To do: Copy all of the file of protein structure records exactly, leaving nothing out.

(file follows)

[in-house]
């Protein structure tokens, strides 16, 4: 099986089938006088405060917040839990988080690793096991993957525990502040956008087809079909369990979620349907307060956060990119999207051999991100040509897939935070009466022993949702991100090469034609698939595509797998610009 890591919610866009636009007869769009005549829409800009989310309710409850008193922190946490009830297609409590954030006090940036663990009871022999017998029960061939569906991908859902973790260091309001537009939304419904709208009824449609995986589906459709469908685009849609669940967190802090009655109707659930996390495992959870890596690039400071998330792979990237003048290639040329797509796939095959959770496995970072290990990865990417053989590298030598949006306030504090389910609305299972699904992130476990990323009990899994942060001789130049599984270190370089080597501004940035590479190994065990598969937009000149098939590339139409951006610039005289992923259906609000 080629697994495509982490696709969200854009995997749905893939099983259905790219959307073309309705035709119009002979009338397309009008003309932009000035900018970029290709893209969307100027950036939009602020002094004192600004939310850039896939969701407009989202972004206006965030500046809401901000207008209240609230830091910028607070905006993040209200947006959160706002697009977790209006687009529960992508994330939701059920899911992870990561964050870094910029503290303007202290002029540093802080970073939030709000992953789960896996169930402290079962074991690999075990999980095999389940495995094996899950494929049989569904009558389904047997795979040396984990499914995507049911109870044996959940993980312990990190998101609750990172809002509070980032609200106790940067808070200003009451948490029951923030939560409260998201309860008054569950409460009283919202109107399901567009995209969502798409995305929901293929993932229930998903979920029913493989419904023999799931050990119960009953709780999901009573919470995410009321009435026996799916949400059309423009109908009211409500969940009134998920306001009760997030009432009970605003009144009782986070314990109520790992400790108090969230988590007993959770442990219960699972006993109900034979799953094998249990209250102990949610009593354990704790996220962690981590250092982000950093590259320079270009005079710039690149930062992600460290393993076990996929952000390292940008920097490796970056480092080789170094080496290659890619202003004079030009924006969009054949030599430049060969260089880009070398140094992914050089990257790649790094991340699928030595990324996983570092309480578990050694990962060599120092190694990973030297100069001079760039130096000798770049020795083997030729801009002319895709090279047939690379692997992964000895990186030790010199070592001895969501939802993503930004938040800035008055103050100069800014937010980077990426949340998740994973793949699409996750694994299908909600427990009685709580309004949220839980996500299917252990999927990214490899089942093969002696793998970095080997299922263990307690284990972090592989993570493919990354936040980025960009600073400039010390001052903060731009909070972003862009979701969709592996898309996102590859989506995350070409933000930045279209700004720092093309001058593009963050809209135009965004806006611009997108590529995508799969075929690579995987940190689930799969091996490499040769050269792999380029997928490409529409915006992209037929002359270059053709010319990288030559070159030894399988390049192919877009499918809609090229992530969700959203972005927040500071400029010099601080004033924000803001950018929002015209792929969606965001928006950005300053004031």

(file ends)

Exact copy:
[in-house]
């Protein structure tokens, strides 16, 4: 099986089938006088405060917040839990988080690793096991993957525990502040956008087809079909369990979620349907307060956060990119999207051999991100040509897939935070009466022993949702991100090469034609698939595509797998610009 890591919610866009636009007869769009005549829409800009989310309710409850008193922190946490009830297609409590954030006090940036663990009871022999017998029960061939569906991908859902973790260091309001537009939304419904709208009824449609995986589906459709469908685009849609669940967190802090009655109707659930996390495992959870890596690039400071998330792979990237003048290639040329797509796939095959959770496995970072290990990865990417053989590298030598949006306030504090389910609305299972699904992130476990990323009990899994942060001789130049599984270190370089080597501004940035590479190994065990598969937009000149098939590339139409951006610039005289992923259906609000 080629697994495509982490696709969200854009995997749905893939099983259905790219959307073309309705035709119009002979009338397309009008003309932009000035900018970029290709893209969307100027950036939009602020002094004192600004939310850039896939969701407009989202972004206006965030500046809401901000207008209240609230830091910028607070905006993040209200947006959160706002697009977790209006687009529960992508994330939701059920899911992870990561964050870094910029503290303007202290002029540093802080970073939030709000992953789960896996169930402290079962074991690999075990999980095999389940495995094996899950494929049989569904009558389904047997795979040396984990499914995507049911109870044996959940993980312990990190998101609750990172809002509070980032609200106790940067808070200003009451948490029951923030939560409260998201309860008054569950409460009283919202109107399901567009995209969502798409995305929901293929993932229930998903979920029913493989419904023999799931050990119960009953709780999901009573919470995410009321009435026996799916949400059309423009109908009211409500969940009134998920306001009760997030009432009970605003009144009782986070314990109520790992400790108090969230988590007993959770442990219960699972006993109900034979799953094998249990209250102990949610009593354990704790996220962690981590250092982000950093590259320079270009005079710039690149930062992600460290393993076990996929952000390292940008920097490796970056480092080789170094080496290659890619202003004079030009924006969009054949030599430049060969260089880009070398140094992914050089990257790649790094991340699928030595990324996983570092309480578990050694990962060599120092190694990973030297100069001079760039130096000798770049020795083997030729801009002319895709090279047939690379692997992964000895990186030790010199070592001895969501939802993503930004938040800035008055103050100069800014937010980077990426949340998740994973793949699409996750694994299908909600427990009685709580309004949220839980996500299917252990999927990214490899089942093969002696793998970095080997299922263990307690284990972090592989993570493919990354936040980025960009600073400039010390001052903060731009909070972003862009979701969709592996898309996102590859989506995350070409933000930045279209700004720092093309001058593009963050809209135009965004806006611009997108590529995508799969075929690579995987940190689930799969091996490499040769050269792999380029997928490409529409915006992209037929002359270059053709010319990288030559070159030894399988390049192919877009499918809609090229992530969700959203972005927040500071400029010099601080004033924000803001950018929002015209792929969606965001928006950005300053004031």